Blacklight: Tango Down

Blacklight: Tango Down Steven McGehee Hot

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Written by Steven McGehee     July 18, 2010    
 
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Console (if any)
Release Date
July 07, 2010
Storage Size
700MB
MSRP $
15.00
ESRB
Players
Online?

Zombie Studios and Ignition Entertainment have teamed up to release Blacklight: Tango Down, a $15 FPS shooter intended for online multiplayer. This budget-priced title, available now on Xbox Live and PC (and eventually PSN), is powered by the Unreal engine and may prove to be an interesting distraction for online FPS gamers looking for some fresh IP.

Shine A Light

Blacklight: Tango Down (BLTD) is is designed around fast paced FPS action, weapon customization, the HRV, and a leveling system. No campaign mode is included in the traditional sense, although there are four Black Ops missions which can be played with up to four of your online friends. The Black Ops missions are also playable by your lonesome, but they aren't built for this, and you'll likely find them a pain in the ass to play through alone. There are Leaderboards for the Black Ops however, so if you and your friends are interested, you can work towards that elusive top spot.

What's left then is the other ninety percent of the game which is solo and team based modes. There are two factions in Blacklight: the "good guys," i.e., Blacklight, and The Order (the bad guys). That's really all that's said about them, but what more do you need to know? Players can choose between either faction (they're practically identical) and use them in any of the available modes (although Black Ops is strictly Blacklight versus CPU-controller Order). These modes include your typical selections like Deathmatch, Team Deathmatch, Last Man Standing, Last Team Standing, Retrieval (CTF), Domination, and Detonate.

Most of these are self explanatory for anyone that has played an FPS since the 90s, but some are worth elaborating on. For example with Retrieval, the idea is just like CTF, but instead of a flag your team is tasked with capturing a data canister. In Domination, control points across the map are marked and teams are split up into red and blue. Your HUD shows the state and location of the control points. As a team holds these control points, their point total increases, edging them closer to victory. Control points can be taken over by standing in control point areas, or much more quickly by holding X next to a computer to 'hack' the control point. In Detonate, a neutral explosive is placed in the middle of the map, and teams must race out to get it and drop it off in the opposition's base. After placing the bomb, it must also be defended before the opposing players can defuse it. Finally, the Last Man Standing modes disable respawning.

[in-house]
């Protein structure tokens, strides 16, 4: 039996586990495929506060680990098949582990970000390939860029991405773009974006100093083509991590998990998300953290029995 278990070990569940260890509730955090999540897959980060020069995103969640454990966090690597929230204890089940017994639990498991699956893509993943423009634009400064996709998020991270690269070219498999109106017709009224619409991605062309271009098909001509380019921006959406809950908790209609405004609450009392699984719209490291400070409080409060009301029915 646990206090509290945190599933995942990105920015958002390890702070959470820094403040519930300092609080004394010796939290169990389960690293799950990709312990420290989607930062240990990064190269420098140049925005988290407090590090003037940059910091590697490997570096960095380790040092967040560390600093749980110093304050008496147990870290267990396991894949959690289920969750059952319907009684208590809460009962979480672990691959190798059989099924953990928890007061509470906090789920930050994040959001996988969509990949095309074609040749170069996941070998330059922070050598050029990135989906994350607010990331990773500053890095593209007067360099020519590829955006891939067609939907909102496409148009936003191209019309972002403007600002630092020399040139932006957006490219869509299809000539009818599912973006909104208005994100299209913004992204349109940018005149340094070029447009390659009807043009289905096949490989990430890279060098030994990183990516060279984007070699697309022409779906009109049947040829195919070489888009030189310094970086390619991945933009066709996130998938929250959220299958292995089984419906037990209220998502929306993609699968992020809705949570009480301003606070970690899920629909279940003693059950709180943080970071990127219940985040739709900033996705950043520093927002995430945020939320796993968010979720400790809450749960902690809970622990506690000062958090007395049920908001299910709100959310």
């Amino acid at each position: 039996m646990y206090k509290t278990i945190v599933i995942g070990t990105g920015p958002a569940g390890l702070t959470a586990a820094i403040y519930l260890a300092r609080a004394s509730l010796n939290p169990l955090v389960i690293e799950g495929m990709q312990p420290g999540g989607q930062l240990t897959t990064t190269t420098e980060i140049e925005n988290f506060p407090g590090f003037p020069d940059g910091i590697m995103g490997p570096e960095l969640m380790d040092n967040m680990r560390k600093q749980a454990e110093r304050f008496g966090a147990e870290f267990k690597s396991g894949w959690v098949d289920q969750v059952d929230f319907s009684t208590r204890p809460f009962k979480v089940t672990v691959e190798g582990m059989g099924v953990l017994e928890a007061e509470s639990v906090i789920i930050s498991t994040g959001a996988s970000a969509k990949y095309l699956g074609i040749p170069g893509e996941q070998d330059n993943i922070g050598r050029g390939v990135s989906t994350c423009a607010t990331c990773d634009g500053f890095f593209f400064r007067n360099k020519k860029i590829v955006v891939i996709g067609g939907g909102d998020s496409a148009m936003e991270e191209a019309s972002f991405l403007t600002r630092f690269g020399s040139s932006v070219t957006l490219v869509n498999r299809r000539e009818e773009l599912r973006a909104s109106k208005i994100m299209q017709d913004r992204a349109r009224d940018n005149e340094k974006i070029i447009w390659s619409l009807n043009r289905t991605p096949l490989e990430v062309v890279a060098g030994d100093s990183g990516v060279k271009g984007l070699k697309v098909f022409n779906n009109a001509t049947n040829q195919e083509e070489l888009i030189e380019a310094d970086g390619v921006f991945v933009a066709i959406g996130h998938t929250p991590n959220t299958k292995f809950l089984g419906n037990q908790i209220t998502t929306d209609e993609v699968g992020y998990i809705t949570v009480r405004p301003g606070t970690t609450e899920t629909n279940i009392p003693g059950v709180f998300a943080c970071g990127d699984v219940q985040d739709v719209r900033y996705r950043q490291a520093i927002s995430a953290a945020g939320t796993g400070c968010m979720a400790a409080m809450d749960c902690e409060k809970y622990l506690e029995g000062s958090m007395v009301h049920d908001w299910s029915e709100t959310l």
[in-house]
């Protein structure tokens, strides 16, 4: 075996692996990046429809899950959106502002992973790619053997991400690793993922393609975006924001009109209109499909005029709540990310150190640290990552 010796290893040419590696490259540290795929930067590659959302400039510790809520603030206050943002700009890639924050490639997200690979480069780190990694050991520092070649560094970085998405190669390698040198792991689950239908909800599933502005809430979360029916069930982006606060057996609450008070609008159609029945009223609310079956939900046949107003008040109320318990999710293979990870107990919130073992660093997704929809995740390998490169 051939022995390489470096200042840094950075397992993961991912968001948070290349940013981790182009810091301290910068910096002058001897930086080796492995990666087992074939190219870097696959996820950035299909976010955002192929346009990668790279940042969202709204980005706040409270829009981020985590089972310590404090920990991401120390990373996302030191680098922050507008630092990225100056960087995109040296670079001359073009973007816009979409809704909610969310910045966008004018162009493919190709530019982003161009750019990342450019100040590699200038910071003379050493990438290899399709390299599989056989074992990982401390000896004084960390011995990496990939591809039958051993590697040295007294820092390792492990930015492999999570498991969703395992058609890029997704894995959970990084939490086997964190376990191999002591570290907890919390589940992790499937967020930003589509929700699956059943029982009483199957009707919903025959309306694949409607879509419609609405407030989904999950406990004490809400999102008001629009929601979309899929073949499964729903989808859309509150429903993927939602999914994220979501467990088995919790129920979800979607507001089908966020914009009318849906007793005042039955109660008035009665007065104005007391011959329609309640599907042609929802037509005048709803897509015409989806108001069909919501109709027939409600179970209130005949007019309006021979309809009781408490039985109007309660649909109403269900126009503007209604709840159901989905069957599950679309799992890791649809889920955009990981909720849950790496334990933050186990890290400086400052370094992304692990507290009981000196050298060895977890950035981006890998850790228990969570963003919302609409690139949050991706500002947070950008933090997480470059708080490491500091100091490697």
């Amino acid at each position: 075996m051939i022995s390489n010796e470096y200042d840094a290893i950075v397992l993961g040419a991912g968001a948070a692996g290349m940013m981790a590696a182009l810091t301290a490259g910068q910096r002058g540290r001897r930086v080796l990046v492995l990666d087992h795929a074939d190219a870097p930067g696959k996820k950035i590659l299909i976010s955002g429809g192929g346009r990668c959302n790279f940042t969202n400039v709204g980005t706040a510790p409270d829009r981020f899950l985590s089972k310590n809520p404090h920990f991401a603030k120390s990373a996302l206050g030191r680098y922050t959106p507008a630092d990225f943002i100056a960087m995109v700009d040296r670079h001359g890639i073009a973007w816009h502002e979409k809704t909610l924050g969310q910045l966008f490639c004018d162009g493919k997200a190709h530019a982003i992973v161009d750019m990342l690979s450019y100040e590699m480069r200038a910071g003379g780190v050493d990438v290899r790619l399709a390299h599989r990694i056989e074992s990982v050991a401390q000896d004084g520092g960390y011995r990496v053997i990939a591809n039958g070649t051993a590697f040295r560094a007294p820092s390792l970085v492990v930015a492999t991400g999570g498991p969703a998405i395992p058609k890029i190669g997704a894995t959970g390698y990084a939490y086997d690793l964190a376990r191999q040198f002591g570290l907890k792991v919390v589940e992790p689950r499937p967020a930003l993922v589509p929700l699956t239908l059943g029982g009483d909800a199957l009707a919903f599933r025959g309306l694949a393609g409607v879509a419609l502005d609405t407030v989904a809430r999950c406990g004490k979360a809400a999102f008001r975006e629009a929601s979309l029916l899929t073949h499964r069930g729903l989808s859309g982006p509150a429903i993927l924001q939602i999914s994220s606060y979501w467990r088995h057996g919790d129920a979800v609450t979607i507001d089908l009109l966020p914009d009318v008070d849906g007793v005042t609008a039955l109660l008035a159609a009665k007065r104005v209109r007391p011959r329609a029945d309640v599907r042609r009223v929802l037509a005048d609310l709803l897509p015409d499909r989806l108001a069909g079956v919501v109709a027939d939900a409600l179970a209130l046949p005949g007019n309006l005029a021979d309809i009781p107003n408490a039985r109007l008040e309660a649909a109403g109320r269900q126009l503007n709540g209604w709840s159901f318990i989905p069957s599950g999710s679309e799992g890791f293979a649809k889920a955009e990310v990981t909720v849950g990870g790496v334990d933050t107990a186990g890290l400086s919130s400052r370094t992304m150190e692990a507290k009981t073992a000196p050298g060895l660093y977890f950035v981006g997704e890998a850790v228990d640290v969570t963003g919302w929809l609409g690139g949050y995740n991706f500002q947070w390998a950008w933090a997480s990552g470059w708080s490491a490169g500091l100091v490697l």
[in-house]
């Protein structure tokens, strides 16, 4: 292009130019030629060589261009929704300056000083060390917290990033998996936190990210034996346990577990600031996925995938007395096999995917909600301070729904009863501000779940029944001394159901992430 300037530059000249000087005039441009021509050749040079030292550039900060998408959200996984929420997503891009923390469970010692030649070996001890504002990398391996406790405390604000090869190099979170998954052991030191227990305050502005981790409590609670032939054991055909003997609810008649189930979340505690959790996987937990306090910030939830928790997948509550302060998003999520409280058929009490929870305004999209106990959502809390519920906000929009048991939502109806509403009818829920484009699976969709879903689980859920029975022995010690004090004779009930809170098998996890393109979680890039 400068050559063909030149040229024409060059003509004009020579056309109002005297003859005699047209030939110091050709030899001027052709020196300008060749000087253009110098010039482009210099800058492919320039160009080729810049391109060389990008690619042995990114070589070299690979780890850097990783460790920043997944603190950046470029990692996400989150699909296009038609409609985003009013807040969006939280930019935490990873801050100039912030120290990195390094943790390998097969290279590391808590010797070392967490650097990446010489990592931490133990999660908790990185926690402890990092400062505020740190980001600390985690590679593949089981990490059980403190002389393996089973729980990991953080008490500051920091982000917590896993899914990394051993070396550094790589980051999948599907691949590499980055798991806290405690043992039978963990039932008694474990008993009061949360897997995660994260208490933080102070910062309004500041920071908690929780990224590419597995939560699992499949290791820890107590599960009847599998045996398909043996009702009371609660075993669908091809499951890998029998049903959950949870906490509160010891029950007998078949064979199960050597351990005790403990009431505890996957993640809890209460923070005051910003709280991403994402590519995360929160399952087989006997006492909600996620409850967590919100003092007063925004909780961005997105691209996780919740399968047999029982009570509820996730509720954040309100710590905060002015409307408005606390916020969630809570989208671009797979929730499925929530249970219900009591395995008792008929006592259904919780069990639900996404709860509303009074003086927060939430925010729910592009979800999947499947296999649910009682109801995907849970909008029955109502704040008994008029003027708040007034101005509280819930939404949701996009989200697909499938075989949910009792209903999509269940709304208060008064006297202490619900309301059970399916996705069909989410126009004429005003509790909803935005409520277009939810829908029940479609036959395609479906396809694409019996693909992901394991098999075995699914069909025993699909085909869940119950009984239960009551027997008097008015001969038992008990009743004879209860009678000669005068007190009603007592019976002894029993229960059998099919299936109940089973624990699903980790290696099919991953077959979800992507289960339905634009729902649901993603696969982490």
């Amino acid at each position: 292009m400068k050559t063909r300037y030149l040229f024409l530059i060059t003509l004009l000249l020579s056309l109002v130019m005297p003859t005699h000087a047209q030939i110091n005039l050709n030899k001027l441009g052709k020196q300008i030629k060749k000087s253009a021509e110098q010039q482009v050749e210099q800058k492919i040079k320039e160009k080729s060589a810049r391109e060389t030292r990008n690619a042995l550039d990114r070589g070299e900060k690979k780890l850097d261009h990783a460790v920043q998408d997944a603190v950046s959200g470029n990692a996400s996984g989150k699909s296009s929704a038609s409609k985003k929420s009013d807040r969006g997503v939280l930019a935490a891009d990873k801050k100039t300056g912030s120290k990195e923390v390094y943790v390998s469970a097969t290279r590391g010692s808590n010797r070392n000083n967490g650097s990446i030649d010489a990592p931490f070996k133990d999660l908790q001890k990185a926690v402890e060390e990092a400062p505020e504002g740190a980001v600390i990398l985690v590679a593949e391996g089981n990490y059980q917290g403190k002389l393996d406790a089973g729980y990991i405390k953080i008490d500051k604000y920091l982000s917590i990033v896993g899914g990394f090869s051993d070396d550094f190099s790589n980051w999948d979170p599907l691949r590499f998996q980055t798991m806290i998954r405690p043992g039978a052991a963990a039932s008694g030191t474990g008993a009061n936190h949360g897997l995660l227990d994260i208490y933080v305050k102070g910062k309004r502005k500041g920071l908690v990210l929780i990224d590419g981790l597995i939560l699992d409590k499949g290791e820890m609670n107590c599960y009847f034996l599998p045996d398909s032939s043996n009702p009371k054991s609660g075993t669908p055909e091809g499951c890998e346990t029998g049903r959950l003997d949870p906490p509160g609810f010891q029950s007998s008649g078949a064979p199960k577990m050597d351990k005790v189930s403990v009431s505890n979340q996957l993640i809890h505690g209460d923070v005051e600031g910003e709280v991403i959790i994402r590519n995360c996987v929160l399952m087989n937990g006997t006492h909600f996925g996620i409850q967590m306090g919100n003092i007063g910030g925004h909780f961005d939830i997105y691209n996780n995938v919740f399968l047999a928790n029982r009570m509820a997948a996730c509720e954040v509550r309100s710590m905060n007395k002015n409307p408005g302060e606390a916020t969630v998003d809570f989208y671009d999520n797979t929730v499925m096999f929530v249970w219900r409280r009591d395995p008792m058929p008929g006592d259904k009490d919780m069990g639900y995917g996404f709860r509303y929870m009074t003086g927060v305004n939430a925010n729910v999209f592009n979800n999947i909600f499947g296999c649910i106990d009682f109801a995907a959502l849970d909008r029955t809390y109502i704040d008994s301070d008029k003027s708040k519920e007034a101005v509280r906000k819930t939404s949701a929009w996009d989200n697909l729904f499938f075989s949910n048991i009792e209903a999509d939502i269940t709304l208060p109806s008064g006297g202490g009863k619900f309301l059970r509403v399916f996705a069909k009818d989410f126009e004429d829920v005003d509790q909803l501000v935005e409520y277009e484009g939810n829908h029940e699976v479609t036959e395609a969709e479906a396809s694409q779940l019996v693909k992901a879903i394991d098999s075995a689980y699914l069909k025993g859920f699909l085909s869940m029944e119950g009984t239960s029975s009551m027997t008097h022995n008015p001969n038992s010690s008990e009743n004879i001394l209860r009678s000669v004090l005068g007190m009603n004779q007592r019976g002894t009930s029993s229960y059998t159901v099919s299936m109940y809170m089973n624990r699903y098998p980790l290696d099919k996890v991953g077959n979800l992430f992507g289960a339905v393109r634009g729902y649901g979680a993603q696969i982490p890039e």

Modes are dictated by time or point limits set by the host. Each mode can be played on any of the twelve maps which include a variety of modern settings. Maps are designed for outdoors action and feel a little small and I didn't find any of them all that interesting. The in game Dr. Pepper ads were lame as well.

The actual gameplay of BLTD is fast and furious. A lifeline in the lower corner of the HUD reads "175," which in any average FPS game would mean a whole lot of health. In BLTD though, this empties out about as quick as any FPS I have ever played. It literally takes just a few bullets to bring you down to zero health. In some ways, I like that, but expect to see that respawn counter an awful lot. This is especially true when playing highly ranked players who have advanced and customized weapons. Fortunately, respawning only takes five seconds, and you don't get to choose where to respawn at. Due to the relatively small size and quick kill nature of the game, spawn kills or camping is a fact of life in Blacklight, but you'll find yourself able to take advantage of these situations almost as many times as you are taken advantage of.

 

BLTD-1


To help you locate both friends and enemies, as well as health and ammo stations, both factions are equipped with the HRV, or Hyper-Reality Visor. You can turn this on as long as you have enough juice (shown by a meter in the HUD) by pressing Up on the d-pad. With it, you get a 'rail gun' type of view of the world. Basically, you can see through walls and Friends and Hostiles are marked for you, and ammo and health stations become clear. The trick is, HRV mode doesn't last long, just a few seconds, and you can't shoot while you are in HRV mode, which feels contrived. Worse yet, to get out of HRV mode to where you can shoot, you have to wait about a second for your character to reach up and touch his helmet to turn HRV off. For the seriously fast paced, every one for themselves modes, HRV pretty much went out the window because of that delay. I think it's nice you can just press RT (shoot) to get out of HRV instead of having to press Up on the d-pad again, but it's still an intentional, considerable delay.